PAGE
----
In the book of Galatians, the apostle Paul expresses the need for true, genuine faith in Christ. He also encourages the church to see the conflict between the works of the flesh (Galatians 5:19-21) and the fruit of the Spirit (Galatians 5:22-23). We must choose whether to feed our soul or our flesh. Paul provides a list of nine great characteristics of the Holy Spirit: “love, joy, peace, longsuffering, kindness, goodness, faithfulness, gentleness, self-control.” The fruit of the Spirit can be divided into three main groups: 1) Bearing Natural Fruit For God - “love, joy, peace”; 2) Bearing Natural Fruit For Others - “longsuffering, kindness, goodness”; 3) Bearing Natural Fruit For Ourselves - “faithfulness, gentleness, self-control.” Let’s consider the last of these three groups…
Faithfulness should be natural because God is faithful (Romans 3:3). The Old Testament confirms God’s faithfulness. He is faithful to keep His promises (Psalm 145:13). God will never leave us or forsake us (Hebrews 13:5) and He will be with us always (Matthew 28:20). However, we have to take the steps of faith that are necessary for salvation because these promises are for His children (Acts 2:37-39). Paul truly understood the need for faithfulness in the church (I Corinthians 4:14-17; II Timothy 2:2). Are you bearing the fruit of faithfulness?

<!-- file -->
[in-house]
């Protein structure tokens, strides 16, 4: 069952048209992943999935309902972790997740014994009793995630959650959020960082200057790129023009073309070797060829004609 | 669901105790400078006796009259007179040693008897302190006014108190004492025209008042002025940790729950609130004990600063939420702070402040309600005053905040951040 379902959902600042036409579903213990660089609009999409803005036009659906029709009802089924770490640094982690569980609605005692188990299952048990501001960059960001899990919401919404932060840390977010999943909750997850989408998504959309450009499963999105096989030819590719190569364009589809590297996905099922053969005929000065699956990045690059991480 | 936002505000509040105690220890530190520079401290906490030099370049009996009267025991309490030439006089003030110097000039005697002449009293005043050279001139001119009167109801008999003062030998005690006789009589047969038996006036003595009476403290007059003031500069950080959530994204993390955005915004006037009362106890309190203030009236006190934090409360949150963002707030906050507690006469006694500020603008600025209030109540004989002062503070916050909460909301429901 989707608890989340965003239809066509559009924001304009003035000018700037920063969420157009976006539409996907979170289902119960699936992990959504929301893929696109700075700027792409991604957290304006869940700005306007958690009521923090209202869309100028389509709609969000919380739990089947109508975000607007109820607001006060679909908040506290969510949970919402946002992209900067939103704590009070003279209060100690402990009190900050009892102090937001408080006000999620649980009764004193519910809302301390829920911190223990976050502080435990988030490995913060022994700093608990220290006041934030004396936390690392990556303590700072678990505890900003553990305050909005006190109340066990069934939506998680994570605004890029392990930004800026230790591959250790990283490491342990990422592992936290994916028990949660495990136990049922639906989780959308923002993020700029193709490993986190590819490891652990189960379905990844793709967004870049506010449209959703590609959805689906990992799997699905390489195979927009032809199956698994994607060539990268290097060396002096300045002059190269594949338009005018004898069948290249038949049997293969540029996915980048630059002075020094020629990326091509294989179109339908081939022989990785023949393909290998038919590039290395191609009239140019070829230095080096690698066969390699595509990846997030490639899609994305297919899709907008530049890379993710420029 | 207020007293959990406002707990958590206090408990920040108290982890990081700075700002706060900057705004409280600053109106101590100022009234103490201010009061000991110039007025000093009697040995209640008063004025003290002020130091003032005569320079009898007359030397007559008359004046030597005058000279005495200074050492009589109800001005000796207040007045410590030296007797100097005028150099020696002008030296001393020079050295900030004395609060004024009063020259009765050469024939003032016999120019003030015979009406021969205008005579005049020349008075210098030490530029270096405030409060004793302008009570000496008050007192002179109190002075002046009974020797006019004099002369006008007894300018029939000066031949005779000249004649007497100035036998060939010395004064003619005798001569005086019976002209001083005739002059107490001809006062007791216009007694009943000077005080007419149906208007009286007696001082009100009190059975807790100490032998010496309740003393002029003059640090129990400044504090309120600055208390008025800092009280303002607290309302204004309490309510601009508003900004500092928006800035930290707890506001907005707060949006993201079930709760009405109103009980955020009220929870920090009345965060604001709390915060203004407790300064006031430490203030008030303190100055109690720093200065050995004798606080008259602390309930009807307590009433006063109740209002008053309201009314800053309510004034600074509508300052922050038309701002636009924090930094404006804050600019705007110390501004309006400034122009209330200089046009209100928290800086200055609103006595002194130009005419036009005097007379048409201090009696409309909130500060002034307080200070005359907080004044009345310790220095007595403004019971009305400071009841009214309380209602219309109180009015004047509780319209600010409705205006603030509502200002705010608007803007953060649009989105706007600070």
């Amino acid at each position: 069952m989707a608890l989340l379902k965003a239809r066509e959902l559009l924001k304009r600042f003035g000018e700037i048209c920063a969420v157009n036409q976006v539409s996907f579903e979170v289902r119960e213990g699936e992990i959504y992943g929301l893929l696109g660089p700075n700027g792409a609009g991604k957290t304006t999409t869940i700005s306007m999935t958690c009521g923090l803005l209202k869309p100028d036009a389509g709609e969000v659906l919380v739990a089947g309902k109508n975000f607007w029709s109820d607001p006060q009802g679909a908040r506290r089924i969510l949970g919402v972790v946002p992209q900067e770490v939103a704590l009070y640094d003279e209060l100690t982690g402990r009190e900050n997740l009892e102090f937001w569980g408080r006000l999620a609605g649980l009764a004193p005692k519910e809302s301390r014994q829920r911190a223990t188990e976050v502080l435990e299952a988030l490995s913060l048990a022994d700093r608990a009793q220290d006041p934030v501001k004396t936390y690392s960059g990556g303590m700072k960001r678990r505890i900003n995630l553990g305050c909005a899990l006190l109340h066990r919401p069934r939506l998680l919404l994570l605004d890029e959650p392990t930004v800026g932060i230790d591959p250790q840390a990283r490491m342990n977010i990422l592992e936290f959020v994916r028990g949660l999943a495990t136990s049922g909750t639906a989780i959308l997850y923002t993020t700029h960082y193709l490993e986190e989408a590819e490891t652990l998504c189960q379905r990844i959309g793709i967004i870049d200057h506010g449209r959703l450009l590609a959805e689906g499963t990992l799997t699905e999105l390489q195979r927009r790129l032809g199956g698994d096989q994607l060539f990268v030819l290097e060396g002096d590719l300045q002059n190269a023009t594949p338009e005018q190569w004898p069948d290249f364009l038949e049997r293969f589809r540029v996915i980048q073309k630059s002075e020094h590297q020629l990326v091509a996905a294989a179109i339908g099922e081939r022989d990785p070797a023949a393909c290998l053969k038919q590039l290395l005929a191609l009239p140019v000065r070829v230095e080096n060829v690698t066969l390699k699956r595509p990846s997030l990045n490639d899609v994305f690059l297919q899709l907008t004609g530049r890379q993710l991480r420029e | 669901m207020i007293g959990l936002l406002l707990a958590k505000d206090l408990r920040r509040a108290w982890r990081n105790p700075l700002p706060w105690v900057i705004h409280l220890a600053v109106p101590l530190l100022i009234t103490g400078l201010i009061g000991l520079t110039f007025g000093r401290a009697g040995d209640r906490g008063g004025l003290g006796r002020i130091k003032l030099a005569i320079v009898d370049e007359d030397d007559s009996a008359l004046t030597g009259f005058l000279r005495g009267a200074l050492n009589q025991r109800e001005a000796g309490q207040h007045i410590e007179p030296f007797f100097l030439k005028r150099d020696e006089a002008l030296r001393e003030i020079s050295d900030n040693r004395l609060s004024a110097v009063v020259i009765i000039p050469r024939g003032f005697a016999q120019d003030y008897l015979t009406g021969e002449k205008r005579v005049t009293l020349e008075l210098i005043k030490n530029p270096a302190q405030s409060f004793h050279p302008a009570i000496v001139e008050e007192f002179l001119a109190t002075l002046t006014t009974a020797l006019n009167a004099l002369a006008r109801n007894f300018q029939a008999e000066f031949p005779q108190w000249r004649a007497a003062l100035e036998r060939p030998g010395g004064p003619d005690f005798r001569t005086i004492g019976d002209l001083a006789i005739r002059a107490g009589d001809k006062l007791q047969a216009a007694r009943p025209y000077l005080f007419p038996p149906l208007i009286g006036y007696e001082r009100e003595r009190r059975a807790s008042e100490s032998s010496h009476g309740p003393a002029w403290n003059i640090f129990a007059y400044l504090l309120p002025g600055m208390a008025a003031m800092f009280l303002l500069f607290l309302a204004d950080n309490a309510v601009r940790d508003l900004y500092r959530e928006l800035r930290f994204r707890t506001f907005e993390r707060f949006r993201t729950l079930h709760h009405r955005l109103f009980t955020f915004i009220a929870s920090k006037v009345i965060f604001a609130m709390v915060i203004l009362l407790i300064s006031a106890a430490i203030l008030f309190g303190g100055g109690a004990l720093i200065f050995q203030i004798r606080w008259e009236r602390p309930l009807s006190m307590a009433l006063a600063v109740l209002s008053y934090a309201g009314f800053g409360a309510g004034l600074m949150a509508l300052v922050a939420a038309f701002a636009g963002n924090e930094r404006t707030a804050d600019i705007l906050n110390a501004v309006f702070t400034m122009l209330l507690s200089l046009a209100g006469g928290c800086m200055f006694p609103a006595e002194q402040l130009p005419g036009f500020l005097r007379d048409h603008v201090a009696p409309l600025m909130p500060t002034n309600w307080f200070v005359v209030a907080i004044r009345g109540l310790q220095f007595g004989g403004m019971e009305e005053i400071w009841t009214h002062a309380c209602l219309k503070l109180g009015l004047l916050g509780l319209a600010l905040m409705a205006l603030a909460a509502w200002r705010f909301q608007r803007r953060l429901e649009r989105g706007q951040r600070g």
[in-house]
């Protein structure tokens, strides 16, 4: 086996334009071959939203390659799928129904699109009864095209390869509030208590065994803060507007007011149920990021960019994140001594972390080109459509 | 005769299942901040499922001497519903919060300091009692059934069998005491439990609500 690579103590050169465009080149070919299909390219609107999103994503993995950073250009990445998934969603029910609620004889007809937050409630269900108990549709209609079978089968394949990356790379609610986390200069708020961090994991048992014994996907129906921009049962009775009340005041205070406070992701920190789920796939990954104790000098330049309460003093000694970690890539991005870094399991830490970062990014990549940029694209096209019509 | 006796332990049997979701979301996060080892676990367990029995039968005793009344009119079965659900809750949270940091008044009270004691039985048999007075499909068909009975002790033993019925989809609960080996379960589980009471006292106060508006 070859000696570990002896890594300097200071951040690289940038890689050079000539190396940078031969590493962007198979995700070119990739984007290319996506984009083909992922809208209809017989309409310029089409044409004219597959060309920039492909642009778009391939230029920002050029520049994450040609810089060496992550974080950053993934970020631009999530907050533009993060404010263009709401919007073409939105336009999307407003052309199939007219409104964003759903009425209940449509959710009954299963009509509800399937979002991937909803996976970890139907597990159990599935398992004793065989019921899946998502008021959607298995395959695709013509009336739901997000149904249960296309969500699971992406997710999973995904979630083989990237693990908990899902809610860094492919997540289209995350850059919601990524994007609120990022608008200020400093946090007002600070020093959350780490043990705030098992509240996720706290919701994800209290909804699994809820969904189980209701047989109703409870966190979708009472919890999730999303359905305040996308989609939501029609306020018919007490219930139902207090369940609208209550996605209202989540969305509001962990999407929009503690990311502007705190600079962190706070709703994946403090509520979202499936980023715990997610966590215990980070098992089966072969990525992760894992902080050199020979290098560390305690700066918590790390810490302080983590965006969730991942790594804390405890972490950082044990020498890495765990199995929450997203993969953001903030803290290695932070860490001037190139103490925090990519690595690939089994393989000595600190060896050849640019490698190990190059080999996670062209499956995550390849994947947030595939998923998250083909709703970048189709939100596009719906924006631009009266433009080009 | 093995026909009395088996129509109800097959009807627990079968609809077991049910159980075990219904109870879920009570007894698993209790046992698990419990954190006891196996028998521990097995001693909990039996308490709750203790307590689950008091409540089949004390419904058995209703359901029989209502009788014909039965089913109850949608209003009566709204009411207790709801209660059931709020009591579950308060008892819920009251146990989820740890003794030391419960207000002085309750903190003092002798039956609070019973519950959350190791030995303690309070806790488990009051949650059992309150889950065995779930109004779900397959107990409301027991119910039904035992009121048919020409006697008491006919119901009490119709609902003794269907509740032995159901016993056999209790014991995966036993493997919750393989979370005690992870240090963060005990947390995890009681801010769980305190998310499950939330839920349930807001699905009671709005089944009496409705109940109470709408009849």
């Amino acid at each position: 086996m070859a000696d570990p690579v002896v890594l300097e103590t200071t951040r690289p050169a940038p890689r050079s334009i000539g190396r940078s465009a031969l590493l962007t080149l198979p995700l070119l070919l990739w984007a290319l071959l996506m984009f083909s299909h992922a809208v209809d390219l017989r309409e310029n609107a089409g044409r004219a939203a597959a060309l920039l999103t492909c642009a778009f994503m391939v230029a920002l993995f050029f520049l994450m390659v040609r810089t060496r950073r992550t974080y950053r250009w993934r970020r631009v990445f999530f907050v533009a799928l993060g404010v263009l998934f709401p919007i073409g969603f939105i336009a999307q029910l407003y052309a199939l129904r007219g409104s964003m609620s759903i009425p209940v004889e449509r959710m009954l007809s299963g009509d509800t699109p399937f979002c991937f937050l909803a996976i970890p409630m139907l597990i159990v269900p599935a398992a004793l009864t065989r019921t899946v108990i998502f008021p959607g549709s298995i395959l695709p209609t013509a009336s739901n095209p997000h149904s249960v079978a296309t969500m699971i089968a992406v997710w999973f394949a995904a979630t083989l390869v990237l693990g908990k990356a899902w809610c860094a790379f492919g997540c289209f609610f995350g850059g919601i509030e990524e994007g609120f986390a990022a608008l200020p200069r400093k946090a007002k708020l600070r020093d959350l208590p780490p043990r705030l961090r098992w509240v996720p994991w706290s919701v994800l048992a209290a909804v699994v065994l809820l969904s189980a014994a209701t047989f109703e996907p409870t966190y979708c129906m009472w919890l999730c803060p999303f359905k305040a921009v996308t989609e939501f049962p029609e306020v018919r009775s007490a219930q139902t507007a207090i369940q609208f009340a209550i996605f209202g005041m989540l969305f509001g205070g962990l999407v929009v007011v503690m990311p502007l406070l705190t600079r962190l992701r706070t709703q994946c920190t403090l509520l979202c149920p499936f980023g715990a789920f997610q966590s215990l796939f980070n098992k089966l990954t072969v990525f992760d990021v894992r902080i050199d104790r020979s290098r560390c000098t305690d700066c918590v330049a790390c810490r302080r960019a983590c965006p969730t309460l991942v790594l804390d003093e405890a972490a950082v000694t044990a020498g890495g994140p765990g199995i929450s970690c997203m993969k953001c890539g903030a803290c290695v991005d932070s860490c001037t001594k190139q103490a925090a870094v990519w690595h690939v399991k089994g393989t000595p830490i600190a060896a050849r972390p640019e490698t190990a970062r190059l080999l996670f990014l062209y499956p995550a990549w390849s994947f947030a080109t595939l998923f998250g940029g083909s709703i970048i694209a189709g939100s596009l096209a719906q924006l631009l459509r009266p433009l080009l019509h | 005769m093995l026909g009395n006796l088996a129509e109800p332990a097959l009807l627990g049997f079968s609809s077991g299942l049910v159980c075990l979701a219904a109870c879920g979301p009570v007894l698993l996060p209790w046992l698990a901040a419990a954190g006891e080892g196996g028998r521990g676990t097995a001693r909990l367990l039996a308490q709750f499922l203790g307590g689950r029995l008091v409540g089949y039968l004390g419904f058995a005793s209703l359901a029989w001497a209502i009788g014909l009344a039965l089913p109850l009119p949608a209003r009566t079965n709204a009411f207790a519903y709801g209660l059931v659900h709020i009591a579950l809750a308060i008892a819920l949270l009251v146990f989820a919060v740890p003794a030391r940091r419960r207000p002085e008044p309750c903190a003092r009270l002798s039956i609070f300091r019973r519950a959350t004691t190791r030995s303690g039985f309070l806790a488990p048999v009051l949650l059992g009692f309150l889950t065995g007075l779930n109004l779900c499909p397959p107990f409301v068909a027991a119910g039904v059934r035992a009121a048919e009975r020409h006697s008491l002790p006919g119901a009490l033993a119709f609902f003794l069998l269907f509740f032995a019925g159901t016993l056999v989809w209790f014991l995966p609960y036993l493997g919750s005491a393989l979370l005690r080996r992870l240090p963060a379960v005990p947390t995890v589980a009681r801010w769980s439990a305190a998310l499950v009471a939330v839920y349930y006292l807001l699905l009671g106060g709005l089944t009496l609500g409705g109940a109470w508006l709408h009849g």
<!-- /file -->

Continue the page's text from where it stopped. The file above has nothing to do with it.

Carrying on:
Gentleness should be natural because God is gentle (II Corinthians 10:1). Later in his writings, specifically in Philippians 4:5-7, Paul encourages us to make gentleness known to all of mankind. To be gentle means to practice humility (Romans 12:16). We cannot allow pride or jealousy to overwhelm us. Those are the ways of the world. Instead, we need to seek the mind of Christ (Philippians 2:5). Jesus was meek, lowly, and humble (Matthew 11:18-20). Are you bearing the fruit of gentleness?
Self-control should be natural because God has self-control (Ephesians 1:11-12). He is not tempted by evil (James 1:13). Paul was not afraid to speak about the need to control yourself (Acts 24:15, Romans 6:20-23, I Corinthians 7:5,9, Titus 2:1-6). It is interesting that Paul ends with self-control which is arguably the hardest virtue. This fruit also bring us back full-circle to the works of the flesh. We have an obvious choice to make. Are you bearing the fruit of self-control?
Jesus encouraged His disciples to be the salt of the earth, the light of the world, and a city on a hill (Matthew 5:13-15). God chooses to use us, and our example, to bring glory to Himself (Matthew 5:16, Philippians 2:15). The world, of course, will hate us and reject us. They abhor the wholesome fruit of the spirit and the pure ideals of truth because they reject God. Instead they seek after “adultery, fornication, uncleanness, lewdness, idolatry, sorcery, hatred, contentions, jealousies, outbursts of wrath, selfish ambitions, dissensions, heresies, envy, murders, drunkenness, revelries, and the like” which lead them further away from God (Galatians 5:19-21). Those inside the kingdom of God refuse to follow the path of wickedness. We seek the straight and narrow road that leads to eternal life (Matthew 7:13-14). Will you bear the fruit of the Holy Spirit? Have a great week!
You are loved.
Dr. Ray Reynolds
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